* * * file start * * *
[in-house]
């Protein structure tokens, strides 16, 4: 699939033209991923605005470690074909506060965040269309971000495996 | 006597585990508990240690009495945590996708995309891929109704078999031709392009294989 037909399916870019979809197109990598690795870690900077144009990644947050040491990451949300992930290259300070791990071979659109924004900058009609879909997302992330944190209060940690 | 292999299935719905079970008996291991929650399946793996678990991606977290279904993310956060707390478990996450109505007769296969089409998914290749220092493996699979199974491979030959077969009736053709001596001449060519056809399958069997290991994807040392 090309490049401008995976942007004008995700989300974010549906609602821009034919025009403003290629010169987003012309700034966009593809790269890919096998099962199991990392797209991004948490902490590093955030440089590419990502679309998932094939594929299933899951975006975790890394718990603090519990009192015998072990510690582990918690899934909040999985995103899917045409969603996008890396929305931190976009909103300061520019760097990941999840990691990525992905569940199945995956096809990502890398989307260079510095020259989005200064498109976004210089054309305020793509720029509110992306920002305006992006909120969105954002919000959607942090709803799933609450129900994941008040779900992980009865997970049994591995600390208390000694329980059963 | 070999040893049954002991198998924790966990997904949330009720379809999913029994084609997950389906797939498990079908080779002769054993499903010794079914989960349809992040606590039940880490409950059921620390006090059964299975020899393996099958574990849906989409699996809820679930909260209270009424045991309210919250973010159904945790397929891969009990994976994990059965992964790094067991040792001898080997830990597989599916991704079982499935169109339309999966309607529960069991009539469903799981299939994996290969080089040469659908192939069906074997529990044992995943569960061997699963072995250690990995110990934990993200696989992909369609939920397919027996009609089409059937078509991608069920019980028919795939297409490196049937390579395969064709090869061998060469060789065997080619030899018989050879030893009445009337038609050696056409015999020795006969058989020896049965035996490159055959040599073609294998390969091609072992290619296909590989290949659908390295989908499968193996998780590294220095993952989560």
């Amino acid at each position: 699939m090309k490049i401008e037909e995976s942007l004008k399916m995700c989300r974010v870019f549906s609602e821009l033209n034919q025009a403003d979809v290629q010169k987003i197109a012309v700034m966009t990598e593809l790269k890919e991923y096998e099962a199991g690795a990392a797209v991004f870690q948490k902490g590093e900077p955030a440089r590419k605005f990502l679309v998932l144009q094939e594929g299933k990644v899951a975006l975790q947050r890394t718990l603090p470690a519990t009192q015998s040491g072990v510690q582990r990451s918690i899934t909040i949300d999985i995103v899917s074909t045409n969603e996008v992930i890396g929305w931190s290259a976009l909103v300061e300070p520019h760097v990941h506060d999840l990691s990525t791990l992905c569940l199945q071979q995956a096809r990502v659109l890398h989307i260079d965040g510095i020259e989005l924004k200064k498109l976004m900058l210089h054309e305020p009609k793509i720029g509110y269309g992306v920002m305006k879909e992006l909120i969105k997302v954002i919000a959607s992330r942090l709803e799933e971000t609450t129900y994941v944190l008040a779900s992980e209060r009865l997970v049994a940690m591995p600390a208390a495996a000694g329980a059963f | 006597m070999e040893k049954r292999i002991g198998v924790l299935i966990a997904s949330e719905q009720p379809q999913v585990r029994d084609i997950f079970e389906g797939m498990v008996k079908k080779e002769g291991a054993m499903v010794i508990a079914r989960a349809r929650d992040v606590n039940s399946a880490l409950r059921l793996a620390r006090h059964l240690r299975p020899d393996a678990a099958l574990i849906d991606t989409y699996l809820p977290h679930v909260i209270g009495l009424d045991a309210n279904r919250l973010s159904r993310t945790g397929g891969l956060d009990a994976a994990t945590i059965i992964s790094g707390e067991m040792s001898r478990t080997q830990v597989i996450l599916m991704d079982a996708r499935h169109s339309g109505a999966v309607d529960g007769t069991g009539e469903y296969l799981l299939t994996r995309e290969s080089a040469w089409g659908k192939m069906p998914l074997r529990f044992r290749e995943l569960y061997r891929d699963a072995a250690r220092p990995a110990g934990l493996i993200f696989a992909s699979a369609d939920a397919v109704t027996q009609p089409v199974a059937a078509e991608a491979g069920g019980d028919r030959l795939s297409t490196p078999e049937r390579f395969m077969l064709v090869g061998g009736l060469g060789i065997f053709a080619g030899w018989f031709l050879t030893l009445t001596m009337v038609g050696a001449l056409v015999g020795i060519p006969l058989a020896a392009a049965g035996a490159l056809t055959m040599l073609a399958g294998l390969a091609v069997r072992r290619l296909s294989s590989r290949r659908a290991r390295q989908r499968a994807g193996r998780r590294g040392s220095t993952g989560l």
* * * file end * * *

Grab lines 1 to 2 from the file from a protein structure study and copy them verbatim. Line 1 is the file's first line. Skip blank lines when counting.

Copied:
[in-house]
């Protein structure tokens, strides 16, 4: 699939033209991923605005470690074909506060965040269309971000495996 | 006597585990508990240690009495945590996708995309891929109704078999031709392009294989 037909399916870019979809197109990598690795870690900077144009990644947050040491990451949300992930290259300070791990071979659109924004900058009609879909997302992330944190209060940690 | 292999299935719905079970008996291991929650399946793996678990991606977290279904993310956060707390478990996450109505007769296969089409998914290749220092493996699979199974491979030959077969009736053709001596001449060519056809399958069997290991994807040392 090309490049401008995976942007004008995700989300974010549906609602821009034919025009403003290629010169987003012309700034966009593809790269890919096998099962199991990392797209991004948490902490590093955030440089590419990502679309998932094939594929299933899951975006975790890394718990603090519990009192015998072990510690582990918690899934909040999985995103899917045409969603996008890396929305931190976009909103300061520019760097990941999840990691990525992905569940199945995956096809990502890398989307260079510095020259989005200064498109976004210089054309305020793509720029509110992306920002305006992006909120969105954002919000959607942090709803799933609450129900994941008040779900992980009865997970049994591995600390208390000694329980059963 | 070999040893049954002991198998924790966990997904949330009720379809999913029994084609997950389906797939498990079908080779002769054993499903010794079914989960349809992040606590039940880490409950059921620390006090059964299975020899393996099958574990849906989409699996809820679930909260209270009424045991309210919250973010159904945790397929891969009990994976994990059965992964790094067991040792001898080997830990597989599916991704079982499935169109339309999966309607529960069991009539469903799981299939994996290969080089040469659908192939069906074997529990044992995943569960061997699963072995250690990995110990934990993200696989992909369609939920397919027996009609089409059937078509991608069920019980028919795939297409490196049937390579395969064709090869061998060469060789065997080619030899018989050879030893009445009337038609050696056409015999020795006969058989020896049965035996490159055959040599073609294998390969091609072992290619296909590989290949659908390295989908499968193996998780590294220095993952989560």